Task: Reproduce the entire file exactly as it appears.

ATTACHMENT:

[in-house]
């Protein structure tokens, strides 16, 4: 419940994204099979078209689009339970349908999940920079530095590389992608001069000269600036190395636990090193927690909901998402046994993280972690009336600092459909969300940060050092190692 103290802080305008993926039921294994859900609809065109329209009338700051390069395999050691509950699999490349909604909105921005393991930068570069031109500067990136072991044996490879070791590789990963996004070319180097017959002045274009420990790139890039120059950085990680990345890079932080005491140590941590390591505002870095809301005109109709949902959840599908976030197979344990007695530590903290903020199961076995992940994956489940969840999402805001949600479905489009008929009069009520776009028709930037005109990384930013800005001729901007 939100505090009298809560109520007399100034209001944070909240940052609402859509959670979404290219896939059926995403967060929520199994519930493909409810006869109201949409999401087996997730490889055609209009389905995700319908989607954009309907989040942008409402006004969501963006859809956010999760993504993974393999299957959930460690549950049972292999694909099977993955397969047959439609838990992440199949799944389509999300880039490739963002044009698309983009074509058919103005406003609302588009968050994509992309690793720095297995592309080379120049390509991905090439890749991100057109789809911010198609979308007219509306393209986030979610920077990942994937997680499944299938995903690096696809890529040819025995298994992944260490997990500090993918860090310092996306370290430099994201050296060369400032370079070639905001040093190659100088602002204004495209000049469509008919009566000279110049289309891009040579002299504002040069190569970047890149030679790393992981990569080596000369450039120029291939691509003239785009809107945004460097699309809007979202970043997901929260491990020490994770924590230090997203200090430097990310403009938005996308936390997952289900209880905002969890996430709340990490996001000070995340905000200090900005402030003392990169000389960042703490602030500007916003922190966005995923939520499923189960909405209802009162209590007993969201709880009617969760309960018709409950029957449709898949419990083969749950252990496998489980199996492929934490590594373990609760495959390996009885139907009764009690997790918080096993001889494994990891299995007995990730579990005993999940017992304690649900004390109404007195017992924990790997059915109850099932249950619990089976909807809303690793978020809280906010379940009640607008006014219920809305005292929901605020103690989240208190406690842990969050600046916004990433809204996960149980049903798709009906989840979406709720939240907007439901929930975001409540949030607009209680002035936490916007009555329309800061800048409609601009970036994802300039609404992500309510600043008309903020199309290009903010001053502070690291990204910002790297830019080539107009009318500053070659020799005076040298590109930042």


[in-house]
């Protein structure tokens, strides 16, 4: 419940994204099979078209689009339970349908999940920079530095590389992608001069000269600036190395636990090193927690909901998402046994993280972690009336600092459909969300940060050092190692 103290802080305008993926039921294994859900609809065109329209009338700051390069395999050691509950699999490349909604909105921005393991930068570069031109500067990136072991044996490879070791590789990963996004070319180097017959002045274009420990790139890039120059950085990680990345890079932080005491140590941590390591505002870095809301005109109709949902959840599908976030197979344990007695530590903290903020199961076995992940994956489940969840999402805001949600479905489009008929009069009520776009028709930037005109990384930013800005001729901007 939100505090009298809560109520007399100034209001944070909240940052609402859509959670979404290219896939059926995403967060929520199994519930493909409810006869109201949409999401087996997730490889055609209009389905995700319908989607954009309907989040942008409402006004969501963006859809956010999760993504993974393999299957959930460690549950049972292999694909099977993955397969047959439609838990992440199949799944389509999300880039490739963002044009698309983009074509058919103005406003609302588009968050994509992309690793720095297995592309080379120049390509991905090439890749991100057109789809911010198609979308007219509306393209986030979610920077990942994937997680499944299938995903690096696809890529040819025995298994992944260490997990500090993918860090310092996306370290430099994201050296060369400032370079070639905001040093190659100088602002204004495209000049469509008919009566000279110049289309891009040579002299504002040069190569970047890149030679790393992981990569080596000369450039120029291939691509003239785009809107945004460097699309809007979202970043997901929260491990020490994770924590230090997203200090430097990310403009938005996308936390997952289900209880905002969890996430709340990490996001000070995340905000200090900005402030003392990169000389960042703490602030500007916003922190966005995923939520499923189960909405209802009162209590007993969201709880009617969760309960018709409950029957449709898949419990083969749950252990496998489980199996492929934490590594373990609760495959390996009885139907009764009690997790918080096993001889494994990891299995007995990730579990005993999940017992304690649900004390109404007195017992924990790997059915109850099932249950619990089976909807809303690793978020809280906010379940009640607008006014219920809305005292929901605020103690989240208190406690842990969050600046916004990433809204996960149980049903798709009906989840979406709720939240907007439901929930975001409540949030607009209680002035936490916007009555329309800061800048409609601009970036994802300039609404992500309510600043008309903020199309290009903010001053502070690291990204910002790297830019080539107009009318500053070659020799005076040298590109930042």